In 2004, while living at Metta Forest Monastery in San Diego County, I met Brian Johnson while I was preparing to search for land on which to establish my dream. We decided to work together and we broadened the scope of the “hermits” the hermitage would serve to include a very select number of lay persons, as well as monastics and clergy from all religious traditions. The only requirement would be a sincere and deeply abiding belief in one’s tradition.
Johnson ordained as a monk in 2011, and is now residing as Khemako Bhikkhu at Wat Abhayagiri, near Redwood City, California. He no longer has any connection with the operation of Old Gold Mine Hermitage, although he visits when he can.
My practice follows the lineage of Ajahn Mun, Ajahn Lee, Ajahn Fuang, and then through my teacher Ajahn Thanissaro, an American with many years in Buddhist robes.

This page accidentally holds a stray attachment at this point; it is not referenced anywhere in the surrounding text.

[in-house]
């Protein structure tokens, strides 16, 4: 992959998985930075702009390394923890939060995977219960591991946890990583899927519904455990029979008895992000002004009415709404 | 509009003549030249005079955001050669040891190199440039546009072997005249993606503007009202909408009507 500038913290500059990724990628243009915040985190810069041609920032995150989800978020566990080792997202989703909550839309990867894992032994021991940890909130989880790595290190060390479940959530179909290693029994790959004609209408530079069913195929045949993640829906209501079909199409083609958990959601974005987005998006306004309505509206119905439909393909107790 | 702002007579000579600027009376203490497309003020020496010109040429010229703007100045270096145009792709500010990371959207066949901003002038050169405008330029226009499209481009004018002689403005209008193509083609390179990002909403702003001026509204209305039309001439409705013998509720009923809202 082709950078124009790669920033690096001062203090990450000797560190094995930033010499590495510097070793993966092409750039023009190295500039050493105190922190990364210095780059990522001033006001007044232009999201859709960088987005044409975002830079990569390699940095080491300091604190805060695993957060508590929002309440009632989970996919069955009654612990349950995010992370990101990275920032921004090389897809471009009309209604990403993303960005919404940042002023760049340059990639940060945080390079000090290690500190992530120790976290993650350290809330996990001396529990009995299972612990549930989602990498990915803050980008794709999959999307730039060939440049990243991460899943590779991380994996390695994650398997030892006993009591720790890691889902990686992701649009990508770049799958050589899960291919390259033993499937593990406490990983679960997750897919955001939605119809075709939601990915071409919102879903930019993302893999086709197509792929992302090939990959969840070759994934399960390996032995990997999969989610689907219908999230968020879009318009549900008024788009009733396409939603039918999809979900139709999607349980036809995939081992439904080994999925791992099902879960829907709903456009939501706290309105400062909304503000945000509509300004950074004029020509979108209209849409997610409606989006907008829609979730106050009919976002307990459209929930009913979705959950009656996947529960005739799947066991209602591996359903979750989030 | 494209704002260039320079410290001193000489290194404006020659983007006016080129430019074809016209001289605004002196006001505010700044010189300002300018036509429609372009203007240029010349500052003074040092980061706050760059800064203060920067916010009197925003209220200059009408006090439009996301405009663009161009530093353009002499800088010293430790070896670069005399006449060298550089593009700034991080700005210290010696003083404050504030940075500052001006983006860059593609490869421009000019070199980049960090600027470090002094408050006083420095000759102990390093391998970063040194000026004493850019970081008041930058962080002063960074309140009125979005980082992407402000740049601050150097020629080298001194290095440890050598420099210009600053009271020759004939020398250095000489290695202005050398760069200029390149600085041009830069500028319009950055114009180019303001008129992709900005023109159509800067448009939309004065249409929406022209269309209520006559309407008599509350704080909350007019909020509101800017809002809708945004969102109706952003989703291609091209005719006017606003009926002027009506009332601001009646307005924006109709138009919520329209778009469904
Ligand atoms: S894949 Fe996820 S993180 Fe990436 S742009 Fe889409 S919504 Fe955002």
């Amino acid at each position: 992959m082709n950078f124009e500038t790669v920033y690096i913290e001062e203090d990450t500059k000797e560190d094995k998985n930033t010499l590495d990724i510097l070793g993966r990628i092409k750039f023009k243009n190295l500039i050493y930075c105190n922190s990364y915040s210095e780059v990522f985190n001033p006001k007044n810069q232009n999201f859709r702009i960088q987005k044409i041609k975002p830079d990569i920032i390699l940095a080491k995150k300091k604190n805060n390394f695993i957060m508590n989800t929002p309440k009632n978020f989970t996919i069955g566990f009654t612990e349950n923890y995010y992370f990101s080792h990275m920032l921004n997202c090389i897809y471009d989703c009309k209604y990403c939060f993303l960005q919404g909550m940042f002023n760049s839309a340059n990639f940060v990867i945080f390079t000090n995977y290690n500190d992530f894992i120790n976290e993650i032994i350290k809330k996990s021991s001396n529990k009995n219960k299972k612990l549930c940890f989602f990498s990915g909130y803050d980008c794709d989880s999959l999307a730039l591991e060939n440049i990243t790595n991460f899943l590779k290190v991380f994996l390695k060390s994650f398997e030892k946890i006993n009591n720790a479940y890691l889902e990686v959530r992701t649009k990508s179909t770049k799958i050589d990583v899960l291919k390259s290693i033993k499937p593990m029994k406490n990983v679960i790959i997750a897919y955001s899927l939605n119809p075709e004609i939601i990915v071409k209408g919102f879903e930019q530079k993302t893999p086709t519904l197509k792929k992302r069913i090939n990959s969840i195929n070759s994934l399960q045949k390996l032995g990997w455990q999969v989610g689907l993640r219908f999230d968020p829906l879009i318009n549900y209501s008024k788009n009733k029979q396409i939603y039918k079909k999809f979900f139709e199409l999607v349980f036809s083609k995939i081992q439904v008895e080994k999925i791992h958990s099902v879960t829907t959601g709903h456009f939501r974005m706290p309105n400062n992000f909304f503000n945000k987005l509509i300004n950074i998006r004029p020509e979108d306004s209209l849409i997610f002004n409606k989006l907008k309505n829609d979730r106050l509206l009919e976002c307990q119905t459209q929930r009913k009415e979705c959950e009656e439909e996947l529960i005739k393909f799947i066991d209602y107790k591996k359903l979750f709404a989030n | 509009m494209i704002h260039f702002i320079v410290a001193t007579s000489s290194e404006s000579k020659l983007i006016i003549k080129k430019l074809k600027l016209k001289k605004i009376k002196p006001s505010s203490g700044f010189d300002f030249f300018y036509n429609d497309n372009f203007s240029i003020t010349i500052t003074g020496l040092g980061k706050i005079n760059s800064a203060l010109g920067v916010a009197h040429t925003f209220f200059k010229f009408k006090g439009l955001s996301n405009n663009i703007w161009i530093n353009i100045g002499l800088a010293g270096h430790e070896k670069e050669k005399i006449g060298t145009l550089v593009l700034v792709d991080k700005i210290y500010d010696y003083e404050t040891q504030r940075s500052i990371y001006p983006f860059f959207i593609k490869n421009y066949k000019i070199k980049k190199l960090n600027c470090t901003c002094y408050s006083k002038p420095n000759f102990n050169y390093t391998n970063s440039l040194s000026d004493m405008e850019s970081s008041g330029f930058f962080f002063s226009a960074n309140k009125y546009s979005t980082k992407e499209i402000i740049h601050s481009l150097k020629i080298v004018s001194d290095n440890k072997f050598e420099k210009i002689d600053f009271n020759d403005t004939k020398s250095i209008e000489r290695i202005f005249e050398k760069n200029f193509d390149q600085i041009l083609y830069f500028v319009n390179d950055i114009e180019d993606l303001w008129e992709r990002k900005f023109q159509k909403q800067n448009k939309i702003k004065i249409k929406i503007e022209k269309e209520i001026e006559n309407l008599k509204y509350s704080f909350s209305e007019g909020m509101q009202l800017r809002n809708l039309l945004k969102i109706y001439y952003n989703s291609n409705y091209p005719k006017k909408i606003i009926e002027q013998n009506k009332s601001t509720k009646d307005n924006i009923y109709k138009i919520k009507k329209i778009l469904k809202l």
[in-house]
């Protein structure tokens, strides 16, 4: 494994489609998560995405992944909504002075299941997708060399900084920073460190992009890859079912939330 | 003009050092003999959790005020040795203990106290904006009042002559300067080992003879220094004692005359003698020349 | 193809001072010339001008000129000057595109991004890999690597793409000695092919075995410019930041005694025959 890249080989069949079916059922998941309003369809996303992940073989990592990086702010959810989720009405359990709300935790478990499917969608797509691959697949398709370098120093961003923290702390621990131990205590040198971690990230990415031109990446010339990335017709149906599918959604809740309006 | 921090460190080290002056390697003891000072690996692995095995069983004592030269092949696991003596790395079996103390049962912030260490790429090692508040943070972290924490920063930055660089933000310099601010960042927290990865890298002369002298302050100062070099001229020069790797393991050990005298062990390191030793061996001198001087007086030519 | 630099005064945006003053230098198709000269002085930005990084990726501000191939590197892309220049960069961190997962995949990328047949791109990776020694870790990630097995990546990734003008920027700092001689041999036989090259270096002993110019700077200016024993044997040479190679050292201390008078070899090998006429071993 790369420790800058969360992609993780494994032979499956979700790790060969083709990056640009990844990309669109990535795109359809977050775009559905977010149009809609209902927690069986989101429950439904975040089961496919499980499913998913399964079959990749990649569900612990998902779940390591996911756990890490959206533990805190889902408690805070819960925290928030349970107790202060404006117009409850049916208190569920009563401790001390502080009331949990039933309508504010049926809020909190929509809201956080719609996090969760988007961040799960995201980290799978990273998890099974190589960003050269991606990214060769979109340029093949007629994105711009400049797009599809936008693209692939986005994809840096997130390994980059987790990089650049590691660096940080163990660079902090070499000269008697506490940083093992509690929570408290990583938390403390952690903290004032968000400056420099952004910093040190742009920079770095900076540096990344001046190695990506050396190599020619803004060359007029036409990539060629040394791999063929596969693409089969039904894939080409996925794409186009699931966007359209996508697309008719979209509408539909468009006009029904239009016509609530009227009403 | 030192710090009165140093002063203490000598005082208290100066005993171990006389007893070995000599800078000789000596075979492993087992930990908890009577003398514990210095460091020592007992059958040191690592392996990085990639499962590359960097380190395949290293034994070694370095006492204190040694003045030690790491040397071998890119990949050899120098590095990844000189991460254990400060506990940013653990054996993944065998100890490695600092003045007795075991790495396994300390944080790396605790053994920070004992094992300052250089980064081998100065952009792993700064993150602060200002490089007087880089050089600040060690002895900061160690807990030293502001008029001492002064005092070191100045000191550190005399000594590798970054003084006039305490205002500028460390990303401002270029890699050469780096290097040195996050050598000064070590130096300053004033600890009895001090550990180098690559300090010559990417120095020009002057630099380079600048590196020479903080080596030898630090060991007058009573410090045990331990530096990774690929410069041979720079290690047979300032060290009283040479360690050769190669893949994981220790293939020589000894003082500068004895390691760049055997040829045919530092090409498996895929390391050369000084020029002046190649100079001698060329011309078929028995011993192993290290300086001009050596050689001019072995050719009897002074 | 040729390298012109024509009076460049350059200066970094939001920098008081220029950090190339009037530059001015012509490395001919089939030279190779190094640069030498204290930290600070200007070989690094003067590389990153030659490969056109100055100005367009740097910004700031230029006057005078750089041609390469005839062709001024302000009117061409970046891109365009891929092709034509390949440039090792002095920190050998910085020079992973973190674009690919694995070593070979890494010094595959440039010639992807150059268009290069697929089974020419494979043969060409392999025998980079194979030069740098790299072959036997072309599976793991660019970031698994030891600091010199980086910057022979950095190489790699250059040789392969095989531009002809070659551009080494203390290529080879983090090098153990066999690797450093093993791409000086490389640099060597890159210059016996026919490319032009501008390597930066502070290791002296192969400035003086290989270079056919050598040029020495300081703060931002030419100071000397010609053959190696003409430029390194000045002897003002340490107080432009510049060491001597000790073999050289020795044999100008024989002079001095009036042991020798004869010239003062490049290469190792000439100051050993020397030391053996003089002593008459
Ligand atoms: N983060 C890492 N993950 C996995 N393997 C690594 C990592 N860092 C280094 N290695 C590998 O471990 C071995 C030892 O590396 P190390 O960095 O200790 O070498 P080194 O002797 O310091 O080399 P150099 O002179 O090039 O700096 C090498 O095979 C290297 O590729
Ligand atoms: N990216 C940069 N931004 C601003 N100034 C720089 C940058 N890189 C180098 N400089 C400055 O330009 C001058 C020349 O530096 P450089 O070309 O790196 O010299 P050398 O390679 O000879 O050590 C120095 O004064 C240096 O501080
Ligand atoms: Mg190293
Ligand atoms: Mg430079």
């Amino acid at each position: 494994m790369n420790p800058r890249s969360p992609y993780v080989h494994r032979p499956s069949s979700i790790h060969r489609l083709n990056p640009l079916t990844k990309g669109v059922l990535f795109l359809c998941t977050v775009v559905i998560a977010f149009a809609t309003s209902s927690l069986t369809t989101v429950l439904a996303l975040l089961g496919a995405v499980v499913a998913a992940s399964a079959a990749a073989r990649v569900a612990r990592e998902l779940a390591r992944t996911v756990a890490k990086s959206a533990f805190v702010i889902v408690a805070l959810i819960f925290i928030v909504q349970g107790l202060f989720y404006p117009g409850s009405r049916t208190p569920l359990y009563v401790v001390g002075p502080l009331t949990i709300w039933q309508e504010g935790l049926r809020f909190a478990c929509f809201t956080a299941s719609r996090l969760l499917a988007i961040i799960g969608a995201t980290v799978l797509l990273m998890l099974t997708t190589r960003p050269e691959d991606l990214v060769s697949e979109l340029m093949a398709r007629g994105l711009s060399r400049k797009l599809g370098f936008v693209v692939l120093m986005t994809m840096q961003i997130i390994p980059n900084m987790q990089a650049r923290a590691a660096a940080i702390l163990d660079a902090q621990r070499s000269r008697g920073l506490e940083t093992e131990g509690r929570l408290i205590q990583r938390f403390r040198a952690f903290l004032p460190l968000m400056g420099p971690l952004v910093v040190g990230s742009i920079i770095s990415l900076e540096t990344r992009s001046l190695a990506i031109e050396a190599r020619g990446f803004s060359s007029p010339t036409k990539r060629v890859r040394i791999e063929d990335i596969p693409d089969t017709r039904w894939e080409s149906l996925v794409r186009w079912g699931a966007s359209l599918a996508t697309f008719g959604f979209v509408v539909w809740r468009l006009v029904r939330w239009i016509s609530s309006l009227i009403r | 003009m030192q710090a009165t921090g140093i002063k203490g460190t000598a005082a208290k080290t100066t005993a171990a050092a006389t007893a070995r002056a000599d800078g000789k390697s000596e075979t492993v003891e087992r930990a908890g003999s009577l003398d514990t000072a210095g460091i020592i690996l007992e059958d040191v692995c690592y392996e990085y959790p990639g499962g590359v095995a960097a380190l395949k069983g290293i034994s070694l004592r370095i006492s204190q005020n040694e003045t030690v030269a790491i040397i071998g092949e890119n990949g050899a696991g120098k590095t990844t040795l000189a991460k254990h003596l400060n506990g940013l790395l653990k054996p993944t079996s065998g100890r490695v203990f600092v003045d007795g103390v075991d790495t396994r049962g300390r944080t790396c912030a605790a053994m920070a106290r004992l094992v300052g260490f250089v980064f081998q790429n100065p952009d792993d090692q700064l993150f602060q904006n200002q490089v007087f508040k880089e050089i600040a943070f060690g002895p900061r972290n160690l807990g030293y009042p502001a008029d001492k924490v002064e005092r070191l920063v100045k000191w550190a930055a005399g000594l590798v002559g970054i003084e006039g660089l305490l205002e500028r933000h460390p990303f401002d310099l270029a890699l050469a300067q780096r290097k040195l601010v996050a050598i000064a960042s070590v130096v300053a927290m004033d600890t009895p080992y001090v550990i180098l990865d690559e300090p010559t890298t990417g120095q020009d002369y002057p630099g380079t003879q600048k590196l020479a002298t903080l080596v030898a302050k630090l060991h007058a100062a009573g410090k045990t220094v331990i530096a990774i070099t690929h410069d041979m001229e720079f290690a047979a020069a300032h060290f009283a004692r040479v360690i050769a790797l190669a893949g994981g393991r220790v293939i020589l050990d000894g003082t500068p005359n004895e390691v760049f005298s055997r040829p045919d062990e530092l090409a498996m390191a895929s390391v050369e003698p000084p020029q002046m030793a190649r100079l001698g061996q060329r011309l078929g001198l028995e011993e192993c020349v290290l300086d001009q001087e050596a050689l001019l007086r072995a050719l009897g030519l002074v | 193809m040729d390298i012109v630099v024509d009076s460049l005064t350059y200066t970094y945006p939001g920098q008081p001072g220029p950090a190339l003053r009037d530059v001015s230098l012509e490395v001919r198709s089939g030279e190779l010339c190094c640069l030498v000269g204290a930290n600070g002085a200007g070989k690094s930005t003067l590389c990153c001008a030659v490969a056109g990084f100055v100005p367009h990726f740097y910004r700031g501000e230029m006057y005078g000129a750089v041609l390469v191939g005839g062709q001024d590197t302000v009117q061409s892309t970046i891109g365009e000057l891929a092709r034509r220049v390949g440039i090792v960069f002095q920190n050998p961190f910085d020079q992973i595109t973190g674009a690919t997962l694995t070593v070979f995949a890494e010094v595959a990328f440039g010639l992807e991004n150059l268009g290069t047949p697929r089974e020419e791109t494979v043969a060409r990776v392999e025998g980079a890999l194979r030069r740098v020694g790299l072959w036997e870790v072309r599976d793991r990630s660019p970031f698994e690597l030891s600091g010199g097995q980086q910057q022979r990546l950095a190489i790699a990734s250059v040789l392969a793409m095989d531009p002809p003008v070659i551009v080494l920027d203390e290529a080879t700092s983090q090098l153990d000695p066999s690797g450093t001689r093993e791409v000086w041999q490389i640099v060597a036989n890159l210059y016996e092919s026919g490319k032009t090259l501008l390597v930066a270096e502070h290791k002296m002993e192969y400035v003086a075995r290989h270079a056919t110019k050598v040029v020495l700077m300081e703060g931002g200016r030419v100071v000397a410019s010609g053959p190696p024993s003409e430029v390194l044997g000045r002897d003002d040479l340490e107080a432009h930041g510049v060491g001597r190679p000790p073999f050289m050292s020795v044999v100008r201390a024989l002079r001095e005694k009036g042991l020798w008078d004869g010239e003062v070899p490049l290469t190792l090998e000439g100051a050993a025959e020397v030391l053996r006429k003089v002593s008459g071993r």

Ajahn means teacher or one with many years in robes. I also have connections with Ajahn Pasanno, a monk of the Ajahn Chah lineage who is abbot of Wat Abhayagiri, California.
We at the hermitage also have developed a connection with the Tibetan nuns from Sravasti Abbey near Spokane. In 2014 some of them came to the hermitage and helped plant 1,000 pine trees, helped by monks from Abhayagiri and some Friends of the Dhamma from the Portland, Oregon area.
I have found great joy and peace developing and maintaining the hermitage over the last decade. The hard work of infrastructure construction with limited assets and manpower are the greatest challenge, as I look into the future of Old Gold Mine Hermitage.
May all beings live happily, free from animosity.
May all beings share in the blessings springing from the good I have done.